I actually believe that the expense number is the most important number in financial planning.  We have all heard of people saying that they are working towards THE NUMBER. This is usually some amount of savings that — when achieved — will allow them to retire in style. What I have found is that the expense number can be the foundation to everything.  It is almost like the sports debate about offense vs. defense.  I view expenses as the defense, and income and assets as the offense. Just like in many sports, the offense gets the glory, but the game is won on defence.

I once spoke to someone in their early 60s. They told me that they have little savings and no pension, and that they are very worried about their retirement. When we went through their situation, I found the following. They were a married couple. They had $25,000 of RRSPs. They had a $400,000 house. They had no debt, and no pension. As it turned out, they are also likely going to be just fine financially. The reason is that they spend about $28,000 a year.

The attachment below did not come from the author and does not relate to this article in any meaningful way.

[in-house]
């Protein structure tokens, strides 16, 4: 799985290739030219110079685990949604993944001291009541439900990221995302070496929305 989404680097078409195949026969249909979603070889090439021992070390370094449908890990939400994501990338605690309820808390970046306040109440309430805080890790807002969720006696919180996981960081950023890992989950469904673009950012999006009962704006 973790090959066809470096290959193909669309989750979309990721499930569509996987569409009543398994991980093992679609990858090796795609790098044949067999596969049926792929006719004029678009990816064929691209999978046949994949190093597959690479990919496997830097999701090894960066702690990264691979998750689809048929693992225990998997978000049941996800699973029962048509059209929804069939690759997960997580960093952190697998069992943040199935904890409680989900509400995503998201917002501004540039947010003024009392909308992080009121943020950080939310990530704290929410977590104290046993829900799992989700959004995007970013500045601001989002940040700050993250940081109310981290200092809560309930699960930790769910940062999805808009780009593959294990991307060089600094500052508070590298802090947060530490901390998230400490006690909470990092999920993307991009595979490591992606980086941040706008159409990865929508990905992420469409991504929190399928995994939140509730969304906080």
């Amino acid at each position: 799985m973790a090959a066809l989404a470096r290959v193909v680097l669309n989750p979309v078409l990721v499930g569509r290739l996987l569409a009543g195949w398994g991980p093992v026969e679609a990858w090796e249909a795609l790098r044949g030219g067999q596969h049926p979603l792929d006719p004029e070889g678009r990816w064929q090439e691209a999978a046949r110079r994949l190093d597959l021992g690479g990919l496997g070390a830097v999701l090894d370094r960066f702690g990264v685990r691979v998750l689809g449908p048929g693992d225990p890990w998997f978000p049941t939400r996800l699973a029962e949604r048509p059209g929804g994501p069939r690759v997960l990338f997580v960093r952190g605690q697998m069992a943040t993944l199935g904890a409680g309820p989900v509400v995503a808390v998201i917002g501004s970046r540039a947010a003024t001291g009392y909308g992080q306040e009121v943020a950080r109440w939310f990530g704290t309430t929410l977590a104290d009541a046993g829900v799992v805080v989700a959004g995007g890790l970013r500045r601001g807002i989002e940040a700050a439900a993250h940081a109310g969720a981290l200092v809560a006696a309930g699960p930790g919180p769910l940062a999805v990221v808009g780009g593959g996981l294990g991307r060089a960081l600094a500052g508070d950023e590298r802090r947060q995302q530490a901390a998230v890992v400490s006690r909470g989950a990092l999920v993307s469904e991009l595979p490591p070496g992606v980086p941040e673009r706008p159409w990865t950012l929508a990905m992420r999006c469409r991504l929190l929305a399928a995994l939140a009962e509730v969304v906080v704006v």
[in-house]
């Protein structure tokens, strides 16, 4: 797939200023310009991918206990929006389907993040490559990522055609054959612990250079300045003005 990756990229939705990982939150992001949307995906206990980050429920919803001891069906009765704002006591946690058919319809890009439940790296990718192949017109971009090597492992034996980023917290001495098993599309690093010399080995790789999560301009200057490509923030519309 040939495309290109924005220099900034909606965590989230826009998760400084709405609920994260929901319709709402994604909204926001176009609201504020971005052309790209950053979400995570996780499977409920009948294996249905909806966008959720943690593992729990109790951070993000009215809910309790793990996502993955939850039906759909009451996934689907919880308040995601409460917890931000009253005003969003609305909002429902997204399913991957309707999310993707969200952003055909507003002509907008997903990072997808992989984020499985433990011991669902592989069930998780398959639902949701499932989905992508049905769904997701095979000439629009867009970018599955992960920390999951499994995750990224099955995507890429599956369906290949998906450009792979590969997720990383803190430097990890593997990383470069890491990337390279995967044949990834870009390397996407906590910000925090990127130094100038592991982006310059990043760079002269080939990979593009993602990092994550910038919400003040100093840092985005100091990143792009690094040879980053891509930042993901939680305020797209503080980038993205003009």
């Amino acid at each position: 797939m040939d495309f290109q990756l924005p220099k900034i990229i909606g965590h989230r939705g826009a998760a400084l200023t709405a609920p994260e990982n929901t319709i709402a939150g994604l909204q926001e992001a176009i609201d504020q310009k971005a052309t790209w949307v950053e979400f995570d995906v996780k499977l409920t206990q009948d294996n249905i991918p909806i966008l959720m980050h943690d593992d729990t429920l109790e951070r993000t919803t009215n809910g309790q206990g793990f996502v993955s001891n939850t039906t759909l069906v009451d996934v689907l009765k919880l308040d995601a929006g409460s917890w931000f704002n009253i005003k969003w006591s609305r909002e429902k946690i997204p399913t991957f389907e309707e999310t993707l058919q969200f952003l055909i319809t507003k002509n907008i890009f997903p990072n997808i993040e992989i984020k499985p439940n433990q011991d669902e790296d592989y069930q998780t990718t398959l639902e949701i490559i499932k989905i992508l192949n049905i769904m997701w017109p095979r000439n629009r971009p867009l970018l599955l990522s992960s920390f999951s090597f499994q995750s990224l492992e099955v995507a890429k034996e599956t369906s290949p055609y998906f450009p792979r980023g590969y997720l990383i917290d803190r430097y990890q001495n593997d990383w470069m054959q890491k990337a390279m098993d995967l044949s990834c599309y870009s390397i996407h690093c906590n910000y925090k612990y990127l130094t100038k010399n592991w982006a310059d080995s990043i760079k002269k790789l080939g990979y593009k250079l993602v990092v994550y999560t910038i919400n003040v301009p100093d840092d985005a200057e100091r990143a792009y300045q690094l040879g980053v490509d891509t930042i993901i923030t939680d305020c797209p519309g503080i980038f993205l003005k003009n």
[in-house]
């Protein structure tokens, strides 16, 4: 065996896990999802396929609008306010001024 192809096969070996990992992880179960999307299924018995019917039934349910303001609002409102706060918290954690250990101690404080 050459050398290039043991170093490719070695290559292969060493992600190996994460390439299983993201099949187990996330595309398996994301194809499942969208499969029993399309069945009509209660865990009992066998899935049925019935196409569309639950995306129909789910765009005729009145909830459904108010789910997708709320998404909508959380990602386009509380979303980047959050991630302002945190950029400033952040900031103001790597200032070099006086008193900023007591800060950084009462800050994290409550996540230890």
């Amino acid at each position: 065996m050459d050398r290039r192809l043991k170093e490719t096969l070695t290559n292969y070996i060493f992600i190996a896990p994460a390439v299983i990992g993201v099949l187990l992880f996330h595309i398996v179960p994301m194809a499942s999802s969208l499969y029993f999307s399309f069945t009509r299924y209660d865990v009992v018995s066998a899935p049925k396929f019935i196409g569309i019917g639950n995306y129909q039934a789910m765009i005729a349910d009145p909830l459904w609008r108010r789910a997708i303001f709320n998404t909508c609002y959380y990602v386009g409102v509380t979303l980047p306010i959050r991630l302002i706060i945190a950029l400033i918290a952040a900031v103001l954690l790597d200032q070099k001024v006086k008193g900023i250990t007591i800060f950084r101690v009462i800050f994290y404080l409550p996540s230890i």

By the time this couple is 65, they will collect well over $30,000 a year indexed, based on CPP, Old Age Security and what is called the Guaranteed Income Supplement or GIS.

In addition, this couple can keep their house, go to a bank and get a line of credit of $100,000 secured by their house (likely very doable even with their low retirement income, but easier to get while still working), and use this line of credit as both an emergency fund, and also to possibly supplement their income by a few thousand dollars a year if needed.